Hailing from right down the highway in Boulder, Eminence Ensemble describes their music as “a musical coalescence,” whose greatest influences range from classic artists like Stevie Wonder, Led Zeppelin and Frank Zappa, to contemporary artists like Radiohead, Umphrey’s McGee and Snarky Puppy, (and apparently NWA.) They’re a beloved “homie” band, found within the same realm as local bands like The Magic Beans, who’s up-and-coming status has earned them their own music festival. Eminence Ensemble has already begun down this same path, and for darn good reason.
Each member of this high-energy sextet, as described by Tanner Bardin, “has different influences when it comes to playing, so we all bring a little bit of something different to the table.” While one member likes heavy metal, another latin rock, jazz, prog-rock, funk; the improvisational aspect of Eminence Ensemble’s music is key. “We like to mix it up every single night.” The result is an original and incendiary sound that the band has dubbed “progressive jam-rock.”
Eminence Ensemble originally came together in middle school, when members “were all in rival bands.” During their time at CU-Boulder, the band gained new members and began playing in and around their college town. Since 2013, they’ve been touring nationally, and Bardin says “we’re trying to do the coast-to-coast thing full-time.” So far, we think they’re doing just that, and quite well.
As an up-and-coming band in not only the Denver but also the national live music scene, we wanted to know what the touring musician life is really like. One of the obstacles Eminence Ensemble faces as a budding band is “trying to better ourselves as musicians ever single show, and trying to push the bar.” Honing in on the skills they already possess, the mission now is for the band to “reach the audiences that we think would like our stuff. That comes with touring more and reaching markets that we haven’t been able to reach yet.”
We reminisced with the band on some of their most memorable shows to date. Eminence Ensemble played Vail’s closing weekend at the base of the gondola two years in a row, one year opening for Jimmy Cliff and the next for Chris Robinson, to an audience of several thousand people. Some of Nick Baum’s favorite gigs were playing “House of Blues in both Houston and Dallas; we got to play with Perpetual Groove and that was really special.” Another favorite of Baum’s was “the Umphrey’s McGee after-parties last year for their New Year’s Eve shows, when their keyboardist Joel Cummins sat in with us on a tune.” Johnny Bosbyshell’s favorite was “Friendly Gathering out in Vermont – that was a hoot with Twiddle.” Choosing a local favorite, Bosbyshell also gave a shout-out to “Vertex Festival out in Colorado – that was a great one. We had the Dopapod guys sit in with us that night, which was lit.”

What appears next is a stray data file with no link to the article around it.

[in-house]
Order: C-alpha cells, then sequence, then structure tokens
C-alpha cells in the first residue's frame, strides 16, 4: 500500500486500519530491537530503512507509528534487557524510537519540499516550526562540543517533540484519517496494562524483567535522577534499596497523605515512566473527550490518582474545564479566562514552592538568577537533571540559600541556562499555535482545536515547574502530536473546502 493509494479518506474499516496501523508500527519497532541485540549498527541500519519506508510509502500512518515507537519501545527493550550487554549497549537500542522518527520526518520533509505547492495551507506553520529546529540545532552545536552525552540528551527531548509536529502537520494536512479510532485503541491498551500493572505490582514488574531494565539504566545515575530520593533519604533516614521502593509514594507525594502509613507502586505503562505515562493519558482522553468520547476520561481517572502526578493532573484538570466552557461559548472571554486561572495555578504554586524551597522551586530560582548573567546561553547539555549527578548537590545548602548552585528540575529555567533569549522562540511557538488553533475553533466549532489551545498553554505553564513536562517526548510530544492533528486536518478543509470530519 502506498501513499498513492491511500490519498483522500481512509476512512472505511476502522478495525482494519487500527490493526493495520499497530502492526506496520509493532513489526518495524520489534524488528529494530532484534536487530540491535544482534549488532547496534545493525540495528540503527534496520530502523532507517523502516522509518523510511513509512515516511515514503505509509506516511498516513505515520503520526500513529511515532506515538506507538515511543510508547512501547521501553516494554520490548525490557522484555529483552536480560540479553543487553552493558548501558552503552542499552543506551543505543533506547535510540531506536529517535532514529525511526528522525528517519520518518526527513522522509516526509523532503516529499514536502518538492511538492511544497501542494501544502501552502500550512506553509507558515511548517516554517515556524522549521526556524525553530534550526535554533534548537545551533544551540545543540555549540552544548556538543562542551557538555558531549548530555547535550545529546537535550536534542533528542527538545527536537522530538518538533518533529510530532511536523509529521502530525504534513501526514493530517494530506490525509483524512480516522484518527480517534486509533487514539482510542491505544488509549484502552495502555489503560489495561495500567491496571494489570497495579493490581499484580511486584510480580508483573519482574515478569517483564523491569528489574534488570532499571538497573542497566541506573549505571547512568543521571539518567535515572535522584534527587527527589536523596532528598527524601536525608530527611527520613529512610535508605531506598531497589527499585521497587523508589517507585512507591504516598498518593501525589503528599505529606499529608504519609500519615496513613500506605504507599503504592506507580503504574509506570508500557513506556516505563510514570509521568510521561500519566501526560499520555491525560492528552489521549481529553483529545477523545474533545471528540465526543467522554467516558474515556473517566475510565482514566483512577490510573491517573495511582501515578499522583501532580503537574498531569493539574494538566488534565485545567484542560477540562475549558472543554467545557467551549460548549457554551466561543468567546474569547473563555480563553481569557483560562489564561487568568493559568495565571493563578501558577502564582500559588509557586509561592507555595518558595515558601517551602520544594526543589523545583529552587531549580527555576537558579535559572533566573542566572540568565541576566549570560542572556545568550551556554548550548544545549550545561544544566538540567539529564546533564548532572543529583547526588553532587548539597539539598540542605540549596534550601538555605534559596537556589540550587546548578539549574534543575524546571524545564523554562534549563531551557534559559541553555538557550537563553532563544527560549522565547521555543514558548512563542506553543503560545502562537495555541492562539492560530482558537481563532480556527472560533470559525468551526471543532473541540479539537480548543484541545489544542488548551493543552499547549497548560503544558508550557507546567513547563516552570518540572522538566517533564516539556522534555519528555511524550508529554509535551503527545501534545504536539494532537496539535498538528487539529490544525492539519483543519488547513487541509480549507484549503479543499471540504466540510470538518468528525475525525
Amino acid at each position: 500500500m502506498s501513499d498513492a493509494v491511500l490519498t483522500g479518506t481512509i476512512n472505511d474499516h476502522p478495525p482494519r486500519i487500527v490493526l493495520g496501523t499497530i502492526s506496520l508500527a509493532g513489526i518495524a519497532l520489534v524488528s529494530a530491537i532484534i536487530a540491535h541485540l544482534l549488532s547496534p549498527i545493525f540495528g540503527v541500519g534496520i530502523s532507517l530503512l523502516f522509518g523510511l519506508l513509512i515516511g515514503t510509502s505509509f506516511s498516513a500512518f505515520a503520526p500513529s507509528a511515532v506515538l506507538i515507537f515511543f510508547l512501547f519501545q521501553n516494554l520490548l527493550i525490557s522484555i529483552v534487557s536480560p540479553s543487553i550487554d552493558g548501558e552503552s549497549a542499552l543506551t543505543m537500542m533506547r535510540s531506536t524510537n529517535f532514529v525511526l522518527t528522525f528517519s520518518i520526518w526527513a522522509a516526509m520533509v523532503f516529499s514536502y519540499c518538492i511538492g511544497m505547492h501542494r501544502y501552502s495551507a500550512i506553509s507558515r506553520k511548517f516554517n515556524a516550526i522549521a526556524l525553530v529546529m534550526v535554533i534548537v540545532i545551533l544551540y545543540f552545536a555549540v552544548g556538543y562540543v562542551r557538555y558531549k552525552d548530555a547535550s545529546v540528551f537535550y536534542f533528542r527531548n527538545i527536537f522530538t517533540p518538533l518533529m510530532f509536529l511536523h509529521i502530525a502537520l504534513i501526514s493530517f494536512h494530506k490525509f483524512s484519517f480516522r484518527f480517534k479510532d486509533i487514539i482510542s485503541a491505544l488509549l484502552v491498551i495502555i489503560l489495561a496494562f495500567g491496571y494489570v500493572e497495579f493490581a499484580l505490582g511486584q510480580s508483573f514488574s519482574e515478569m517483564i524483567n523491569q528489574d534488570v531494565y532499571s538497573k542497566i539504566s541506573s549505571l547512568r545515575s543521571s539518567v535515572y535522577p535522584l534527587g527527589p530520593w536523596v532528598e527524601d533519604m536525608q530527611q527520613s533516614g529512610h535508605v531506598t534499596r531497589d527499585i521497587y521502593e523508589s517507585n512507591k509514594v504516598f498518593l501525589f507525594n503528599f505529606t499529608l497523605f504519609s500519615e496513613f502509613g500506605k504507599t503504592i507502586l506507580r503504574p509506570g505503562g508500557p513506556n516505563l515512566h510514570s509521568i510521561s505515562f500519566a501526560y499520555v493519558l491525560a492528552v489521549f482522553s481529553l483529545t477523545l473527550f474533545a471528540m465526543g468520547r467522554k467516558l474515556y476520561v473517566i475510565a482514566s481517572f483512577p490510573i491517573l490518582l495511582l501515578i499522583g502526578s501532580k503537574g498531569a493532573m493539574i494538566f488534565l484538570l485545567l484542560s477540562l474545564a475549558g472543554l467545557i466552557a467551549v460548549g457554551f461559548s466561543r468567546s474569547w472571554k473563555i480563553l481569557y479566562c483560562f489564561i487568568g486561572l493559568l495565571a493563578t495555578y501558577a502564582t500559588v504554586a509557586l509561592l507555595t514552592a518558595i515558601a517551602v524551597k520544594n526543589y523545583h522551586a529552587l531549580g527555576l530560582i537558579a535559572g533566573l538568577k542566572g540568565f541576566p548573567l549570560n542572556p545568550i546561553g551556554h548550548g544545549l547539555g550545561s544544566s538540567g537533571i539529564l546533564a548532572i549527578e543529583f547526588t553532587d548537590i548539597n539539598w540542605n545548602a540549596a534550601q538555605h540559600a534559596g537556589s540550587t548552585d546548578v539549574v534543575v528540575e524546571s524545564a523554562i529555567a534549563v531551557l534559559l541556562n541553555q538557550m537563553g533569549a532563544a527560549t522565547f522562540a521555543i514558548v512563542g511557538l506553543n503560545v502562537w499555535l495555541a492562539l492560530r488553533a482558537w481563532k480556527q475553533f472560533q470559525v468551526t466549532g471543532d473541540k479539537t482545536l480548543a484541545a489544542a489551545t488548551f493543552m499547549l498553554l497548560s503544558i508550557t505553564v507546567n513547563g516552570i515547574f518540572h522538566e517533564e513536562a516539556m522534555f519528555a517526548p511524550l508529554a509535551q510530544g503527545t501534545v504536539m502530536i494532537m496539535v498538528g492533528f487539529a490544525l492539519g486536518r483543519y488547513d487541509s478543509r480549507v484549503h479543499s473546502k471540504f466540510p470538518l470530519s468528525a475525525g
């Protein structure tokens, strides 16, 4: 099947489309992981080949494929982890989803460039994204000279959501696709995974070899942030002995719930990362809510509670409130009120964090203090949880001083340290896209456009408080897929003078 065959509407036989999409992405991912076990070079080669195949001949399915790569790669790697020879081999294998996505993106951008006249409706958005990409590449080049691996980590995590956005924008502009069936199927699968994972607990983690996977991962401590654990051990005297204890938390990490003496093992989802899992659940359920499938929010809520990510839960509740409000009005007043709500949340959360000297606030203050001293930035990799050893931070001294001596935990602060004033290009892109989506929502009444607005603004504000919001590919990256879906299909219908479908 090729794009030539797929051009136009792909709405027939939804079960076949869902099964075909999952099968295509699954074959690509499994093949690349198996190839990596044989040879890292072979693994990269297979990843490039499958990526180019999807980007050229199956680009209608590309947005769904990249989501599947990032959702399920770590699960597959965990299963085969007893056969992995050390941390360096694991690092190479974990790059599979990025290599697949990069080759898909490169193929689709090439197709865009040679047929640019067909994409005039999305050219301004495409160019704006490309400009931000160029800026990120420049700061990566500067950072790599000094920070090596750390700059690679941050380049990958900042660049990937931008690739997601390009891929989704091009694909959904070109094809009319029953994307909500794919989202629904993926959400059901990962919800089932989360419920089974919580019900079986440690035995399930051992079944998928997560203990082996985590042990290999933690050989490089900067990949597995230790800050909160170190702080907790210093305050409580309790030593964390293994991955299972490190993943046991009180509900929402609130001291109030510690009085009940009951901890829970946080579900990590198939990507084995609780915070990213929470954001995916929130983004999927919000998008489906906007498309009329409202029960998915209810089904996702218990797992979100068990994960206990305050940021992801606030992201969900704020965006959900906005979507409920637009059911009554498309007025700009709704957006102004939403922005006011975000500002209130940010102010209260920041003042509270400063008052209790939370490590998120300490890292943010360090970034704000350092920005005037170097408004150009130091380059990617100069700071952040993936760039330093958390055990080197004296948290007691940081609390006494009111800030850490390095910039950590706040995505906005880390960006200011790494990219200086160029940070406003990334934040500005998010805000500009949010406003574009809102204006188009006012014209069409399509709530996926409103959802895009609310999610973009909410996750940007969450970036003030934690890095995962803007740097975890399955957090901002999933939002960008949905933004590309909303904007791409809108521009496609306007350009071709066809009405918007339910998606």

The Ensemble boys are currently holed up in a snowed-in cabin in Idaho while in-between tour gigs. The Forbidden Fruit Tour is going, according to Bardin, “so far, so good! Utah was great, Jackson Hole was phenomenal and Pocatello, Idaho at a little brewery was cool, too.” But what we really wanted to know was what fans can expect from the remainder of this tour, particularly the last three shows in Colorado. Bardin dropped a few hints, telling us they will “have a bunch of new songs for the Colorado shows.” Furthermore, “all the improv has been getting pretty nasty and really good. The expectations are high coming home, and we’re gonna be ready to go, firing on all cylinders.” We would expect nothing less.
What’s next for Eminence Ensemble? Their goals are straight-forward – “Improving musically and growing our fan base; releasing new material and a new album soon.” And let’s not forget the inevitable, which is “hopefully getting a Red Rocks slot – that’s always been it, that’s what we strive to accomplishment.” The band is humble to boot, expressing that “it’s less about being successful and more about people hearing what you have to say musically.”
Taylor Frederick indulged a bit further. “Everyone is finally willing to throw it all out there. We’re trying to manifest this dream of ours, to put everything that each one of us has into it, to create and to do what we love for a living, to spread the music as far as we possibly can, to affect people in a positive light and to bring people together just how the music brings us together.” We are looking forward to the future of Eminence Ensemble and its take-over of not just the Denver local music scene, but the national jam-band scene. Red Rocks, they’re comin’ for you.